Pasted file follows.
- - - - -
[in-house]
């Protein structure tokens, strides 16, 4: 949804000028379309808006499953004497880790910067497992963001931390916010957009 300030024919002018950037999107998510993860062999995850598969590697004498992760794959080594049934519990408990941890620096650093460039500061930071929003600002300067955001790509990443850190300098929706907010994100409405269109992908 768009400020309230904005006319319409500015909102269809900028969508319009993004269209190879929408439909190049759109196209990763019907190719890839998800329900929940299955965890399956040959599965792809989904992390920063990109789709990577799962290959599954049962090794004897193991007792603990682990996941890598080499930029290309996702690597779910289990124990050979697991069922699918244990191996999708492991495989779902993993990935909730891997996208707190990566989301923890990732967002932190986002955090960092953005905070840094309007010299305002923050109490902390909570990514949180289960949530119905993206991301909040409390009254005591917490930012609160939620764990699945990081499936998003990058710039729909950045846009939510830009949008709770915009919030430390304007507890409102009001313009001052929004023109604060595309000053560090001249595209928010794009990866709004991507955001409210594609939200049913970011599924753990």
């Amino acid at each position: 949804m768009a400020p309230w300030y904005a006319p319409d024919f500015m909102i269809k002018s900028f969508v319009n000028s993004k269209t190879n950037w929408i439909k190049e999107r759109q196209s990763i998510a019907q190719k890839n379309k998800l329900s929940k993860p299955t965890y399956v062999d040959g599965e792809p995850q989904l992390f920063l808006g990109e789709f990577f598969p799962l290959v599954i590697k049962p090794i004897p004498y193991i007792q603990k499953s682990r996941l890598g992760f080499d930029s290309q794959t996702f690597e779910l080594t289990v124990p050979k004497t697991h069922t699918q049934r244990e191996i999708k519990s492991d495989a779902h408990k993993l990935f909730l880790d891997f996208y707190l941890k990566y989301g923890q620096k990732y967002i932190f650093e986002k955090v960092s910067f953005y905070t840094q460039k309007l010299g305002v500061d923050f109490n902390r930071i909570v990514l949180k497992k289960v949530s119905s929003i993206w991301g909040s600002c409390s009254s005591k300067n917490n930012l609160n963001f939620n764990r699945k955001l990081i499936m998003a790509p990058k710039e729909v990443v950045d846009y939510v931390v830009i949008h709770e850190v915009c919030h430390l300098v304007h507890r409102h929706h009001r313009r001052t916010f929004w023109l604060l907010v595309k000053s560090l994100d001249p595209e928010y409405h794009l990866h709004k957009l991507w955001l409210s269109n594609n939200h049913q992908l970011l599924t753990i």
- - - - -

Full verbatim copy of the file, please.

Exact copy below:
[in-house]
């Protein structure tokens, strides 16, 4: 949804000028379309808006499953004497880790910067497992963001931390916010957009 300030024919002018950037999107998510993860062999995850598969590697004498992760794959080594049934519990408990941890620096650093460039500061930071929003600002300067955001790509990443850190300098929706907010994100409405269109992908 768009400020309230904005006319319409500015909102269809900028969508319009993004269209190879929408439909190049759109196209990763019907190719890839998800329900929940299955965890399956040959599965792809989904992390920063990109789709990577799962290959599954049962090794004897193991007792603990682990996941890598080499930029290309996702690597779910289990124990050979697991069922699918244990191996999708492991495989779902993993990935909730891997996208707190990566989301923890990732967002932190986002955090960092953005905070840094309007010299305002923050109490902390909570990514949180289960949530119905993206991301909040409390009254005591917490930012609160939620764990699945990081499936998003990058710039729909950045846009939510830009949008709770915009919030430390304007507890409102009001313009001052929004023109604060595309000053560090001249595209928010794009990866709004991507955001409210594609939200049913970011599924753990």
């Amino acid at each position: 949804m768009a400020p309230w300030y904005a006319p319409d024919f500015m909102i269809k002018s900028f969508v319009n000028s993004k269209t190879n950037w929408i439909k190049e999107r759109q196209s990763i998510a019907q190719k890839n379309k998800l329900s929940k993860p299955t965890y399956v062999d040959g599965e792809p995850q989904l992390f920063l808006g990109e789709f990577f598969p799962l290959v599954i590697k049962p090794i004897p004498y193991i007792q603990k499953s682990r996941l890598g992760f080499d930029s290309q794959t996702f690597e779910l080594t289990v124990p050979k004497t697991h069922t699918q049934r244990e191996i999708k519990s492991d495989a779902h408990k993993l990935f909730l880790d891997f996208y707190l941890k990566y989301g923890q620096k990732y967002i932190f650093e986002k955090v960092s910067f953005y905070t840094q460039k309007l010299g305002v500061d923050f109490n902390r930071i909570v990514l949180k497992k289960v949530s119905s929003i993206w991301g909040s600002c409390s009254s005591k300067n917490n930012l609160n963001f939620n764990r699945k955001l990081i499936m998003a790509p990058k710039e729909v990443v950045d846009y939510v931390v830009i949008h709770e850190v915009c919030h430390l300098v304007h507890r409102h929706h009001r313009r001052t916010f929004w023109l604060l907010v595309k000053s560090l994100d001249p595209e928010y409405h794009l990866h709004k957009l991507w955001l409210s269109n594609n939200h049913q992908l970011l599924t753990i």